Sotomayor, abortion, and “demosprudence”

This opinion piece in the Washington Post carries the title, “Sotomayor saw she couldn’t sway her colleagues. So she talked to us instead.” The article is by law professor Melissa Murray who clerked for Sotomayor at the appeals court level.

I don’t know whether either proposition in the title is accurate, but I can vouch for the second and third words of the second sentence. Sotomayor talked.

She talked and talked. She talked when counsel for the state of Mississippi tried to answer her questions. Counsel was lucky if he could get ten words out without Sotomayor interrupting him.

Sotomayor’s approach stood in marked contrast to the other eight Justices. Seven of them seemed (or at least pretended to be) interested in what the lawyers for both sides had to say. They were polite, though sometimes pointed. If I recall correctly, Justice Gorsuch even thanked counsel for answers, describing some of them as helpful.

Justice Breyer lectured at length, mostly about what Casey v. Planned Parenthood said about stare decisis. He seemed to be trying to sway a few of his less liberal colleagues. Breyer was tedious, but at least he didn’t repeatedly interrupt counsel.

With all that’s at stake in Dobbs, it’s not surprising that Sotomayor was amped up. However, her performance wasn’t abnormal for her. That, at least, is my impression based on the handful of Supreme Court oral arguments I listen to from start to finish each year.

It seems to me that Sotomayor often tries to dominate the questioning, which is unfortunate because she’s the Justice I least want to hear from. Not because she’s a leftist. Elana Kagan is too, but I always enjoy her questioning.

Kagan strikes me as one of the Court’s leading thinkers. Sotomayor comes across as its weakest. She’s not a hack — far from it — but she suffers by comparison to her colleagues.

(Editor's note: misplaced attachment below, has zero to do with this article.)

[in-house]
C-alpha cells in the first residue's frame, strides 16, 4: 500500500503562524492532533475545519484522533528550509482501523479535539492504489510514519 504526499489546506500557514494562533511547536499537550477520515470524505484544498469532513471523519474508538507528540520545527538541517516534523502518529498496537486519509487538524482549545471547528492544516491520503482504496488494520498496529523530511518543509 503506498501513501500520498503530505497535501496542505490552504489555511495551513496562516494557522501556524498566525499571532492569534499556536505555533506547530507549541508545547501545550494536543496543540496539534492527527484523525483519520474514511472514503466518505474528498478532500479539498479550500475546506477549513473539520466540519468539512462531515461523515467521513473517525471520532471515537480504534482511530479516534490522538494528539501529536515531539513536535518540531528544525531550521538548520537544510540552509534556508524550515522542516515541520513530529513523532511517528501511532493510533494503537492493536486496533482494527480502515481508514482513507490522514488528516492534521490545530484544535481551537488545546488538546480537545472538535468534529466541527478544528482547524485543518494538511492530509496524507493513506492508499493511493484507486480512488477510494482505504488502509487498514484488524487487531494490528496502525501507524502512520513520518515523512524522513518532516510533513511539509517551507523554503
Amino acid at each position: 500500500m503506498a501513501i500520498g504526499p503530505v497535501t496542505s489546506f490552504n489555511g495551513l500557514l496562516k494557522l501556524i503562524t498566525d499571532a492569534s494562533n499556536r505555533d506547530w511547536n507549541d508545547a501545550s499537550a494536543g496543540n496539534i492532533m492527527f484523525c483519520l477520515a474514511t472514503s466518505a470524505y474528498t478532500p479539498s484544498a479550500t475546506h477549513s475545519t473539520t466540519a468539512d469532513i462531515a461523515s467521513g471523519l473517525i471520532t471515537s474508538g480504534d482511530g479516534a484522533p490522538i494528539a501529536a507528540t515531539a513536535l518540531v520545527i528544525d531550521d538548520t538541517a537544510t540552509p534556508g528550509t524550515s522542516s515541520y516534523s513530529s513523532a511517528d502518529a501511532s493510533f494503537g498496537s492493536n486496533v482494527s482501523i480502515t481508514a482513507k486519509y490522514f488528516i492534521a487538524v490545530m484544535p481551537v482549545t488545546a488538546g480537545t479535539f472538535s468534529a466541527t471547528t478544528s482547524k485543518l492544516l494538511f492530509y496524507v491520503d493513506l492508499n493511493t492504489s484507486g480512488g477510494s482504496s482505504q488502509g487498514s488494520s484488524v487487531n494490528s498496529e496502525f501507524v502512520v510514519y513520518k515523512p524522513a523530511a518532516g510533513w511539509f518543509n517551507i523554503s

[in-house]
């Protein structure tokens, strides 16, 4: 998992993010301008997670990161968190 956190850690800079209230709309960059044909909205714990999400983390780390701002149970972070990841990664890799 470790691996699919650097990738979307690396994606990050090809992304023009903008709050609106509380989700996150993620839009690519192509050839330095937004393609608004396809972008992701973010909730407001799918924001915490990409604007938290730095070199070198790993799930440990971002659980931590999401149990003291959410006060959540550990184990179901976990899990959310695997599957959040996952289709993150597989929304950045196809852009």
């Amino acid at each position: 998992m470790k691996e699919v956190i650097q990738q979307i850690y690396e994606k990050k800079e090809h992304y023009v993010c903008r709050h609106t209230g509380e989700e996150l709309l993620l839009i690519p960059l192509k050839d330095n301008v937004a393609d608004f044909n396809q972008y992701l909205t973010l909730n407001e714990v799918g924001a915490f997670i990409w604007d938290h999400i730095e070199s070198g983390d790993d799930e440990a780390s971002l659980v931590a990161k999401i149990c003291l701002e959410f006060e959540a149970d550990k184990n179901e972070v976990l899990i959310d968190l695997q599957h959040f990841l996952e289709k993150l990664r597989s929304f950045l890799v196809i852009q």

Let’s return, though, to the thesis that Sotomayor was “talking to us.” Professor Murray says, “Sotomayor was suggesting that the court need not have the last word on abortion.”

I assume Murray wrote those words without intending irony. But the view that the Supreme Court not have the last word on abortion comes close to what the state of Mississippi was arguing — and to the position Justice Kavanaugh appeared to take in the portion of the argument that should worry Sotomayor, Murray, et al. the most.

Murray continues:

Less well-known than jurisprudence is what the law professors Lani Guinier and Gerald Torres have termed “demosprudence” — the idea that legal change does not flow exclusively from courts and other government actors, but may proceed from the mobilization of the people themselves. When Sotomayor switched gears and aimed her rhetoric at the public, she was planting the seeds for demosprudence, alerting the people to the imminent threat to abortion rights in the hopes that, hearing her alarm, we might mobilize. . . .

This could take many forms, such as enacting the congressional bill that would codify Roe’s protections, turning state legislatures blue so as to stanch the stream of increasingly restrictive abortion laws and building broader support for telemedicine and the distribution of pills that can induce abortion in a private setting.

Much of this passage comes very close to the position the conservative legal movement has taken on abortion jurisprudence for decades. Let the people, not nine judges, decide when, if ever, it’s lawful to terminate a pregnancy with an abortion.

As Justice Kavanaugh pointedly asked:

When you have those two interests [choice and life] at stake and both are important . . . why should this court be the arbiter rather than Congress, the state legislatures, state supreme courts, the people being able to resolve this?

Why, indeed? Here’s to “demosprudence.”

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